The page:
Smoke Inhalation

When most people think of fire-related injuries, they imagine painful, blistered skin burns. However, the primary cause of injury from fires is actually smoke inhalation. The hot gas produced by fire can sear the linings of your mouth, nose, throat, and lungs. This can result in serious injuries and lung damage.

As fires burn, they change their fuel into tiny, superheated particles and hot gases. The gas is typically not oxygen as this acts as a fuel for fire. However, the gas may actually be toxic, depending on the source of the fuel. For instance, if the fire consumes insulation that contains chemicals or toxins, it can release dangerous fumes into the air. Beside the heat of the gas burning your lungs, you may also be exposed to these toxins.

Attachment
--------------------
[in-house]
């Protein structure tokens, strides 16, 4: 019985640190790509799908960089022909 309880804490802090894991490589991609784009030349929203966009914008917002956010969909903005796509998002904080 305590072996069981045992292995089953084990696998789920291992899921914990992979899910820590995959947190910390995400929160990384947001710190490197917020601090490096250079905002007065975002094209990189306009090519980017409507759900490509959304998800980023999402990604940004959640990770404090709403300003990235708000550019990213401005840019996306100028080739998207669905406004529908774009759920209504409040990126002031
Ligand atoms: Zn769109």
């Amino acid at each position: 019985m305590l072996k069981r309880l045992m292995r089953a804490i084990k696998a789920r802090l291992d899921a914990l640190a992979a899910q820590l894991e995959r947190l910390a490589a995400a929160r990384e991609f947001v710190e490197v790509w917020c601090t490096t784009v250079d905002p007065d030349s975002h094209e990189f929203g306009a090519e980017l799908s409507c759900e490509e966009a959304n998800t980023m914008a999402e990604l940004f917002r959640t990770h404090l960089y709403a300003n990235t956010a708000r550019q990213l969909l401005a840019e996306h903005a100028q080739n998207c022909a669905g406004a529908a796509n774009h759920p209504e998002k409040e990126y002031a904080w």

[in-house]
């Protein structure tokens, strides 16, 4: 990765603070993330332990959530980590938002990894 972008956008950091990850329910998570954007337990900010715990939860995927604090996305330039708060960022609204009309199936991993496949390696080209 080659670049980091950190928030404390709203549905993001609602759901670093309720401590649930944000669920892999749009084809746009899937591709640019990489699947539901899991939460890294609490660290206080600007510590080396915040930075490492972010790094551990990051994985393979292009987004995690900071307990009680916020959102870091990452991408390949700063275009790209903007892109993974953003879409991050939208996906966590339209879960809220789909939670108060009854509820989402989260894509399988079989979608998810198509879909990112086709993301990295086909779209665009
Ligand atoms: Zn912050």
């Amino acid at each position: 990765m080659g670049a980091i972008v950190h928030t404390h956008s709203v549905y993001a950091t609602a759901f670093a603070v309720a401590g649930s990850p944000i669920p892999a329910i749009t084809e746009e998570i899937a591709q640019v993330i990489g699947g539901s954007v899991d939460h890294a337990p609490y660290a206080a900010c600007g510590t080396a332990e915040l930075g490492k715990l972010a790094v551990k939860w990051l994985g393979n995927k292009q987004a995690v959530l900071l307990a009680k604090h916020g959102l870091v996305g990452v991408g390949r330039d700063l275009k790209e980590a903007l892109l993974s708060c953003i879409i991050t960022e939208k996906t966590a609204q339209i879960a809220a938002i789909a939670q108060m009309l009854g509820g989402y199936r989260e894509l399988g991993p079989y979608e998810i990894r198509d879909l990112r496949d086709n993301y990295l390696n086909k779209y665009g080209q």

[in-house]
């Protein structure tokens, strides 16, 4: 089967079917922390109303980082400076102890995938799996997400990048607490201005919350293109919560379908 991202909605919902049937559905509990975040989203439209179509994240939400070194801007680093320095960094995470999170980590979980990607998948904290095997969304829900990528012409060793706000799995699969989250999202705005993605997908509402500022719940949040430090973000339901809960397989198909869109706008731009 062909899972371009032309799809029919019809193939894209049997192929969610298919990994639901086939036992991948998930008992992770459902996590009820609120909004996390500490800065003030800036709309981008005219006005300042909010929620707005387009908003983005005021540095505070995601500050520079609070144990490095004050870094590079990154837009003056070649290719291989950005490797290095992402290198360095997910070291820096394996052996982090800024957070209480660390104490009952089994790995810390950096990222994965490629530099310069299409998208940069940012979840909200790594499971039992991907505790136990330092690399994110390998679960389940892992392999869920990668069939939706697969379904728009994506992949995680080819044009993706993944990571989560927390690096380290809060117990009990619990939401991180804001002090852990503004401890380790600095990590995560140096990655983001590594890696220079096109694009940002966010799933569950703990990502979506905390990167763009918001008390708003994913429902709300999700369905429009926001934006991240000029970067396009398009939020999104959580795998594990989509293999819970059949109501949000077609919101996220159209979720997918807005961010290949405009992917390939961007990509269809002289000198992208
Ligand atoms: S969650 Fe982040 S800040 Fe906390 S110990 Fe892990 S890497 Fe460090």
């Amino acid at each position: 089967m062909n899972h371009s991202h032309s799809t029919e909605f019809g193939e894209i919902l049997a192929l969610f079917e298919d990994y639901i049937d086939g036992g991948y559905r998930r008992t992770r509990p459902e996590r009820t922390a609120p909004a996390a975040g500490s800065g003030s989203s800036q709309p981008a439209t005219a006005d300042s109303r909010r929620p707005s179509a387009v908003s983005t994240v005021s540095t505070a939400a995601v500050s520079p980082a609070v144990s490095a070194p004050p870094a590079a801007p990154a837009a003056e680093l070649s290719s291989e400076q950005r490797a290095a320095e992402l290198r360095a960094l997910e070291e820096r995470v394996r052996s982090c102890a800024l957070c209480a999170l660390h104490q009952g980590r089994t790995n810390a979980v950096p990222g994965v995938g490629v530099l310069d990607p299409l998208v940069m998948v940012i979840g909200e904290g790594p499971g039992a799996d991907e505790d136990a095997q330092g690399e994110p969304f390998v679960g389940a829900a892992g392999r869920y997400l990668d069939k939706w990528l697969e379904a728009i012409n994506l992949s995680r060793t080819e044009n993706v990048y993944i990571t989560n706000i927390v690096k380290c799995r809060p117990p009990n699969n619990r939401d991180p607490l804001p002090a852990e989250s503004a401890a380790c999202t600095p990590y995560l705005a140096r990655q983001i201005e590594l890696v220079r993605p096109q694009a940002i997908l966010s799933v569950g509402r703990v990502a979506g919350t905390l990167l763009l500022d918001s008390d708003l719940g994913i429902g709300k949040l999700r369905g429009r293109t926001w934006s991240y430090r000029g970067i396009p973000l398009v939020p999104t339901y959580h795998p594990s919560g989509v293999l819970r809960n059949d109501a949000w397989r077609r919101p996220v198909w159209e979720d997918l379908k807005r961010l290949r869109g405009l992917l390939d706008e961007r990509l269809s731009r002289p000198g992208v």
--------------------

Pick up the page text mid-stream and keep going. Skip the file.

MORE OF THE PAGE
Besides exposure to potentially dangerous toxins, the heat of the smoke itself can cause respiratory damage. Some of the symptoms of smoke inhalation include:

  • Cough - sometimes bringing up mucus
  • Shortness of breath - due to decreased oxygen absorption ability
  • Noisy/hoarse breathing - sign of vocal cord spasms or fluid in the airways
  • Reddened or burned eyes
  • Headache - due to carbon monoxide exposure
  • Mental changes - seizures, fainting, coma, etc.

After someone is pulled from the smoke, they may require CPR in order to keep air flowing into the lungs. Once they are at a medical treatment centre, they will often get oxygen therapy. Additionally, the fire damage can cause respiratory failure or a collapsed lung. Doctors may have to suction out soot and other particles deposited by the smoke. In some cases, smoke inhalation can cause permanent scarring of the lungs, which results in irreversible shortness of breath.

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